Healthy Settings

Types of Healthy Settings

Health Promoting Schools

Children at school
The World Bank/John Isaac

The Health Promoting Schools programme may well be the second most widespread settings-based approach. The tenets of the programme are to generate awareness of the linkages between health and the environment, to improve upon the school environment given these concepts, and to facilitate the inclusion of best practices the wider community.

Health Promoting School programmes states that schools have various roles and responsibilities in communities which go beyond simply imparting knowledge. Thus, capitalizing on these roles to ensure the creation of a sustainable social health model provides a benefit to the entire community. To meet Health Promoting School criteria, the community must be committed to working for a healthy living, learning, and working environment.

Similar to other Healthy Settings approaches, the Health Promoting Schools movement relies heavily upon committed community members to maintain momentum and accomplish lasting change. Health Promoting School programmes are flexible to allow individual schools to address their most pressing needs. Trends have been identified along the socio-economic platforms of communities, however, which enable the WHO and associated regional networks to publish strategies for implementation and specific interventions.

Examples of implementation

With roots in a 1980 seminar, the European Network of Health Promoting Schools began in 1992. Subsequently, the Global School Health Initiative began in 1995, followed in 1996 by the Mega Country Health Promotion Network. The Mega Network encompasses the 11 most populous countries in the work, and encourages adoption of true Health Promoting School principles by facilitating communication and dispersing consolidated research throughout the countries.

Programmes have been established in all six regions; however networks and resources are limited aside from in the WHO European Region.

Today, Health Promoting Schools exist in 40 WHO European Region Member States, the 11 member countries of the Mega Country Network (Bangladesh, Brazil, China, India, Indonesia, Japan, Mexico, Nigeria, Pakistan, Russian Federation, and the USA), at least 32 countries in Africa, and several other countries throughout the world, particularly in the WHO Western Pacific Region and the WHO Region of the Americas.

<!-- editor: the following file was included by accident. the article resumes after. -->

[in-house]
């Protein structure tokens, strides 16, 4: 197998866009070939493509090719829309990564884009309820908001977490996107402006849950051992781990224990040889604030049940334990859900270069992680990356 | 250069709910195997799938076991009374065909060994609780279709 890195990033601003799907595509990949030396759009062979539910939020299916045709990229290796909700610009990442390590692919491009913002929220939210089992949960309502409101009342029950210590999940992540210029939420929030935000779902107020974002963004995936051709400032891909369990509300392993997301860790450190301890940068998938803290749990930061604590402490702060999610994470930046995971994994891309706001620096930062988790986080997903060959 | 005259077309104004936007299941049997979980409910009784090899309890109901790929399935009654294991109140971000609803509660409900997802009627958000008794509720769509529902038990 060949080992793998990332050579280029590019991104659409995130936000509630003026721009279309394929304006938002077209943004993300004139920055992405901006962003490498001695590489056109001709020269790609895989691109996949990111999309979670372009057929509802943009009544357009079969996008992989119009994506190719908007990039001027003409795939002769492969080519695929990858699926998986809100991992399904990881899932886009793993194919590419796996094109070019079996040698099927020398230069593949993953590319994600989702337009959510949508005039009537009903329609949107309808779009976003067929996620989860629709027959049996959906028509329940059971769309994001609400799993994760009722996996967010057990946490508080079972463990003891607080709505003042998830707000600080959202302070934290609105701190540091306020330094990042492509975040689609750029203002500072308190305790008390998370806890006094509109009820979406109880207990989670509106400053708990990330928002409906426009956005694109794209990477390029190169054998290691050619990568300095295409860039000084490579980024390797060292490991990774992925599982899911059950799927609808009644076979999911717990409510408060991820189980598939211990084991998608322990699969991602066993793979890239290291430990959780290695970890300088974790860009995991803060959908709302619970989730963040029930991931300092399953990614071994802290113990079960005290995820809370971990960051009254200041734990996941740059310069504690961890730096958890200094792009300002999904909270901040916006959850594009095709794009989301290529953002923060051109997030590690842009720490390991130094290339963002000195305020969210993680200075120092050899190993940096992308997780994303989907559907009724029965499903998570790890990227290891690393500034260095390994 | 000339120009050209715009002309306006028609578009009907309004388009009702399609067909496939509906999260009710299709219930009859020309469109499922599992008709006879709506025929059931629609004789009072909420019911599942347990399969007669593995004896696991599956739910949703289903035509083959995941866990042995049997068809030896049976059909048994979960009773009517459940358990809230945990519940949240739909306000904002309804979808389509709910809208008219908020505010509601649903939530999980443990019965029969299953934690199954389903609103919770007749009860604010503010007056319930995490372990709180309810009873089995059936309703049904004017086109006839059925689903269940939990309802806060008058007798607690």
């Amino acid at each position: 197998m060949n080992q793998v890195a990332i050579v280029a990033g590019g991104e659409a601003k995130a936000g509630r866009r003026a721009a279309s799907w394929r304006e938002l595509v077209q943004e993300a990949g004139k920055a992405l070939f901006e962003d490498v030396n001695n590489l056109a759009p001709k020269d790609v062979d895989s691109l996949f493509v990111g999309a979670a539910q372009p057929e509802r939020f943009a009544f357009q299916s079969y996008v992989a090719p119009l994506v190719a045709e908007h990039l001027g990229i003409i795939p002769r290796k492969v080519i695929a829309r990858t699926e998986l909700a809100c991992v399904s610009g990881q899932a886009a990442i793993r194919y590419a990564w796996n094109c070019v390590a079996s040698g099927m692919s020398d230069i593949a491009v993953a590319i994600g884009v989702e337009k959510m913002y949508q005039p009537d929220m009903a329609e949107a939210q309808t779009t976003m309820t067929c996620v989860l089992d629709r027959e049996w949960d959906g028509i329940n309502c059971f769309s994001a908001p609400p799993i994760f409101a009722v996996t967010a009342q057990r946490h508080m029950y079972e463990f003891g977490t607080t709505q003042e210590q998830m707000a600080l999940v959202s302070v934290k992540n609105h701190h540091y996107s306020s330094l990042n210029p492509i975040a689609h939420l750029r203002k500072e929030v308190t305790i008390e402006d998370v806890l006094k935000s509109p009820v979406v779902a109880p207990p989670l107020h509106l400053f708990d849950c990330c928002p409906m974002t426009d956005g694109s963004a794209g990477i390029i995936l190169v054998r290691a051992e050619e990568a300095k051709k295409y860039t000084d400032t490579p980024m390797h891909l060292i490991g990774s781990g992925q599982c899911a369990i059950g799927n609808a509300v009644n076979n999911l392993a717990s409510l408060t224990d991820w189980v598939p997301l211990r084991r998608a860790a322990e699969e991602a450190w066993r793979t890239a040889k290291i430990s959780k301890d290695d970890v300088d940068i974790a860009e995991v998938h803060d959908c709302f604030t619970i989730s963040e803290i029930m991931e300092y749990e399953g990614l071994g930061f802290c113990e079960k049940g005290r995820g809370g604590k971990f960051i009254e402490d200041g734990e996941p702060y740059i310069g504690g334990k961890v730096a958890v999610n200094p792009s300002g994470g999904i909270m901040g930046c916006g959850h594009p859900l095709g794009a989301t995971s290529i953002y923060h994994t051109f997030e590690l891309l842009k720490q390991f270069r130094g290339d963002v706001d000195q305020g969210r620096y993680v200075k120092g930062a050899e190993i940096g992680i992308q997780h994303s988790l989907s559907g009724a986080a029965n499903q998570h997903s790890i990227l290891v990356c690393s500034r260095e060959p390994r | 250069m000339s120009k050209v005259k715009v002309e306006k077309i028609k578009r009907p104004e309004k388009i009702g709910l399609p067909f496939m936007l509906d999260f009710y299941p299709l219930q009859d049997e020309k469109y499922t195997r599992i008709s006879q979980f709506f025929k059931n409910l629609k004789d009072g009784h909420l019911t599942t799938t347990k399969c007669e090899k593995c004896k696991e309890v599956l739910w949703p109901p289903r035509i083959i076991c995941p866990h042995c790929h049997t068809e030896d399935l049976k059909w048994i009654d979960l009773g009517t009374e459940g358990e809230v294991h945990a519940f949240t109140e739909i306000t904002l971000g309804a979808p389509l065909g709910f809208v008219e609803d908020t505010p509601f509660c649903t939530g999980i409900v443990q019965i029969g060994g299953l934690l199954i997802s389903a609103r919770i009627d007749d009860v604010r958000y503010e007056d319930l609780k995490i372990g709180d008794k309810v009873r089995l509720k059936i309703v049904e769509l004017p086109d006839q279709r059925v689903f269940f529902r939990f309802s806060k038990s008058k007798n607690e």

Programmes have been established in all six regions; however networks and resources are limited aside from in the WHO European Region.

Evaluations of the Health Promoting Schools initiatives point out several strengths and weaknesses of the programmes. Overall, the most successful and sustainable programmes include:

  • Total school support;
  • Outside support, like that from local officials, NGOs, and community members, and multisectoral partnerships;
  • Long term planning.

Some of the biggest challenges facing Health Promoting School programmes revolve around unreliable funding and resources, the long duration needed to create lasting change, and the relevance of the approach, as each school needs to address specific issues to make the programme "fit".

Selected publications
  • Deschenes et al. (2003) Comprehensive approaches to school health promotion: how to achieve broader implementation. Health Promotion International. 18(4): 387-396.
  • Rowling, L. (1996) The adaptability of the health promoting schools concept: A case study from Australia. Health Education Research. 11(4): 519-526.